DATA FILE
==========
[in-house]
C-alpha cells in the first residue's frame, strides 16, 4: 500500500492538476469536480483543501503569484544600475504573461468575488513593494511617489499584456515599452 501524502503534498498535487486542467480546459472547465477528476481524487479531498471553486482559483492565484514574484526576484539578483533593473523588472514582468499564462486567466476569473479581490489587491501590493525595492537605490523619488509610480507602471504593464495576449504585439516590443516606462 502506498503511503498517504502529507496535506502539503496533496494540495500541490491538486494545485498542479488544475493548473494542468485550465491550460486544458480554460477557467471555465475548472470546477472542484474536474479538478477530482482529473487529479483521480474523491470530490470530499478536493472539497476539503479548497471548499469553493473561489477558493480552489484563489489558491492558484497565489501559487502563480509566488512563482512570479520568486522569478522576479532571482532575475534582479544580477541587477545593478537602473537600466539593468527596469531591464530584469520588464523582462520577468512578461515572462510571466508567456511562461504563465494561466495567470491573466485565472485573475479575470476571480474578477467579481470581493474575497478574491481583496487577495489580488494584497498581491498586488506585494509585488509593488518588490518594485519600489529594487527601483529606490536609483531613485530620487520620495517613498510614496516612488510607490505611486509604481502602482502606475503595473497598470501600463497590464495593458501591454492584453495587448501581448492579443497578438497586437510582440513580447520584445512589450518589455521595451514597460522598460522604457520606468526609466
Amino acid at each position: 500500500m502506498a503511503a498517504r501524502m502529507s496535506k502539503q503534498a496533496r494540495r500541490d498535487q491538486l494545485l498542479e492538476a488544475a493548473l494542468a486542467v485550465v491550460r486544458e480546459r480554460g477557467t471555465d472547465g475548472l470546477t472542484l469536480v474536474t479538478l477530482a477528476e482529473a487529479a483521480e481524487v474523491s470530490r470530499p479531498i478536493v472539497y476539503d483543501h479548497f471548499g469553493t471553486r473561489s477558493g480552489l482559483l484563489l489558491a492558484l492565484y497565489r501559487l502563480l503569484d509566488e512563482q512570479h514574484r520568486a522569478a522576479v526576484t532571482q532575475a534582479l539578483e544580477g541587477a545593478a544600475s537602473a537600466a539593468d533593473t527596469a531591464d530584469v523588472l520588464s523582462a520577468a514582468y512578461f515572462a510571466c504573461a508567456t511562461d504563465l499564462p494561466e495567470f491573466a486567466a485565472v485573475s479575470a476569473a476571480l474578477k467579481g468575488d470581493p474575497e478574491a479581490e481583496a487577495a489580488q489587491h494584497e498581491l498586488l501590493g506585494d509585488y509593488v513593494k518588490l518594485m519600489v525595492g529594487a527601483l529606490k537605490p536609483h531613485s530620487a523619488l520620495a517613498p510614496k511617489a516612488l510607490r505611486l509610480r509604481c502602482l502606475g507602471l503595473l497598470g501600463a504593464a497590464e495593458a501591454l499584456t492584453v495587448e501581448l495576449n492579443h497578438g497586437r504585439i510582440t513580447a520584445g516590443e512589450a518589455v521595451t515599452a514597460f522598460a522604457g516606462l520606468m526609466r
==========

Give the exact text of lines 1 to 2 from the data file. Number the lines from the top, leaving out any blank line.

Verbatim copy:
[in-house]
C-alpha cells in the first residue's frame, strides 16, 4: 500500500492538476469536480483543501503569484544600475504573461468575488513593494511617489499584456515599452 501524502503534498498535487486542467480546459472547465477528476481524487479531498471553486482559483492565484514574484526576484539578483533593473523588472514582468499564462486567466476569473479581490489587491501590493525595492537605490523619488509610480507602471504593464495576449504585439516590443516606462 502506498503511503498517504502529507496535506502539503496533496494540495500541490491538486494545485498542479488544475493548473494542468485550465491550460486544458480554460477557467471555465475548472470546477472542484474536474479538478477530482482529473487529479483521480474523491470530490470530499478536493472539497476539503479548497471548499469553493473561489477558493480552489484563489489558491492558484497565489501559487502563480509566488512563482512570479520568486522569478522576479532571482532575475534582479544580477541587477545593478537602473537600466539593468527596469531591464530584469520588464523582462520577468512578461515572462510571466508567456511562461504563465494561466495567470491573466485565472485573475479575470476571480474578477467579481470581493474575497478574491481583496487577495489580488494584497498581491498586488506585494509585488509593488518588490518594485519600489529594487527601483529606490536609483531613485530620487520620495517613498510614496516612488510607490505611486509604481502602482502606475503595473497598470501600463497590464495593458501591454492584453495587448501581448492579443497578438497586437510582440513580447520584445512589450518589455521595451514597460522598460522604457520606468526609466